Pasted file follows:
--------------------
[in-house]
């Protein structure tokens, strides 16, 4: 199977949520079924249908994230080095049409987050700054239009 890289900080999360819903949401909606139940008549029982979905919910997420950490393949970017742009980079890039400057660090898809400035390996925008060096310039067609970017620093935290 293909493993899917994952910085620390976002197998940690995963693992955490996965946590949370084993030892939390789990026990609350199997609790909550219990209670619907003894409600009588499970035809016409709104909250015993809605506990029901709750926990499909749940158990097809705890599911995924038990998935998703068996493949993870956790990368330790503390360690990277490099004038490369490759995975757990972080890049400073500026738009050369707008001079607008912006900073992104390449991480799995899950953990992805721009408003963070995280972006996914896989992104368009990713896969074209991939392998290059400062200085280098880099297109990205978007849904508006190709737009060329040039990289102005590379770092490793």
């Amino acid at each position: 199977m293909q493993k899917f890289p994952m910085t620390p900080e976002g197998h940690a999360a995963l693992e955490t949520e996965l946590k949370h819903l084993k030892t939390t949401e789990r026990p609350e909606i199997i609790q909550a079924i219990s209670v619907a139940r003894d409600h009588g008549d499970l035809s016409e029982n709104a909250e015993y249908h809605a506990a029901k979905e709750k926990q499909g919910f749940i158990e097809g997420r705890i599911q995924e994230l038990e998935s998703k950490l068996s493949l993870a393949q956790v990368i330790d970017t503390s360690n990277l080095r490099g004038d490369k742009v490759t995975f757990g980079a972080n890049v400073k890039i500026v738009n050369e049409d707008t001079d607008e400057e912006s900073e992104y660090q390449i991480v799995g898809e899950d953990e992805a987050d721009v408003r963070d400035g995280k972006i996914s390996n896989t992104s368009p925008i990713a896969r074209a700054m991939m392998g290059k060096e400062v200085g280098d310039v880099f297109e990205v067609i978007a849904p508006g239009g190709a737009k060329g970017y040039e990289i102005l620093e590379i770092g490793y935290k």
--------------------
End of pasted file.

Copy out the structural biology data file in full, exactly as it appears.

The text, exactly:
[in-house]
């Protein structure tokens, strides 16, 4: 199977949520079924249908994230080095049409987050700054239009 890289900080999360819903949401909606139940008549029982979905919910997420950490393949970017742009980079890039400057660090898809400035390996925008060096310039067609970017620093935290 293909493993899917994952910085620390976002197998940690995963693992955490996965946590949370084993030892939390789990026990609350199997609790909550219990209670619907003894409600009588499970035809016409709104909250015993809605506990029901709750926990499909749940158990097809705890599911995924038990998935998703068996493949993870956790990368330790503390360690990277490099004038490369490759995975757990972080890049400073500026738009050369707008001079607008912006900073992104390449991480799995899950953990992805721009408003963070995280972006996914896989992104368009990713896969074209991939392998290059400062200085280098880099297109990205978007849904508006190709737009060329040039990289102005590379770092490793």
């Amino acid at each position: 199977m293909q493993k899917f890289p994952m910085t620390p900080e976002g197998h940690a999360a995963l693992e955490t949520e996965l946590k949370h819903l084993k030892t939390t949401e789990r026990p609350e909606i199997i609790q909550a079924i219990s209670v619907a139940r003894d409600h009588g008549d499970l035809s016409e029982n709104a909250e015993y249908h809605a506990a029901k979905e709750k926990q499909g919910f749940i158990e097809g997420r705890i599911q995924e994230l038990e998935s998703k950490l068996s493949l993870a393949q956790v990368i330790d970017t503390s360690n990277l080095r490099g004038d490369k742009v490759t995975f757990g980079a972080n890049v400073k890039i500026v738009n050369e049409d707008t001079d607008e400057e912006s900073e992104y660090q390449i991480v799995g898809e899950d953990e992805a987050d721009v408003r963070d400035g995280k972006i996914s390996n896989t992104s368009p925008i990713a896969r074209a700054m991939m392998g290059k060096e400062v200085g280098d310039v880099f297109e990205v067609i978007a849904p508006g239009g190709a737009k060329g970017y040039e990289i102005l620093e590379i770092g490793y935290k």